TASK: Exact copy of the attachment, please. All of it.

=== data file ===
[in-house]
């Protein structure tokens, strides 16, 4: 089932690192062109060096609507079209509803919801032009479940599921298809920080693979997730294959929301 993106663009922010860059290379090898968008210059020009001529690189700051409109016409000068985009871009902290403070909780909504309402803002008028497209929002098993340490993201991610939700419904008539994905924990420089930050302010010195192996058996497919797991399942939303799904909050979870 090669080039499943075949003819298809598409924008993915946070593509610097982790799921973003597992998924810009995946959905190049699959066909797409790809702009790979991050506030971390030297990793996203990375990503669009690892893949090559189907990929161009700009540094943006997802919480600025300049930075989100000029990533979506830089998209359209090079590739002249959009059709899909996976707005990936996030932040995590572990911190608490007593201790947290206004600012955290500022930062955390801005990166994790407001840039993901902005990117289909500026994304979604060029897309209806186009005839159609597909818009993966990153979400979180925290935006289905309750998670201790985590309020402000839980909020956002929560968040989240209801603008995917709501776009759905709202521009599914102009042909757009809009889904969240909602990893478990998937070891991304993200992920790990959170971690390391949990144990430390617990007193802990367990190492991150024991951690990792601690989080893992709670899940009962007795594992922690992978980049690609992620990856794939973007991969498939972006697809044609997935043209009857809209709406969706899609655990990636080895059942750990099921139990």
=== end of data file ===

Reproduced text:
[in-house]
């Protein structure tokens, strides 16, 4: 089932690192062109060096609507079209509803919801032009479940599921298809920080693979997730294959929301 993106663009922010860059290379090898968008210059020009001529690189700051409109016409000068985009871009902290403070909780909504309402803002008028497209929002098993340490993201991610939700419904008539994905924990420089930050302010010195192996058996497919797991399942939303799904909050979870 090669080039499943075949003819298809598409924008993915946070593509610097982790799921973003597992998924810009995946959905190049699959066909797409790809702009790979991050506030971390030297990793996203990375990503669009690892893949090559189907990929161009700009540094943006997802919480600025300049930075989100000029990533979506830089998209359209090079590739002249959009059709899909996976707005990936996030932040995590572990911190608490007593201790947290206004600012955290500022930062955390801005990166994790407001840039993901902005990117289909500026994304979604060029897309209806186009005839159609597909818009993966990153979400979180925290935006289905309750998670201790985590309020402000839980909020956002929560968040989240209801603008995917709501776009759905709202521009599914102009042909757009809009889904969240909602990893478990998937070891991304993200992920790990959170971690390391949990144990430390617990007193802990367990190492991150024991951690990792601690989080893992709670899940009962007795594992922690992978980049690609992620990856794939973007991969498939972006697809044609997935043209009857809209709406969706899609655990990636080895059942750990099921139990």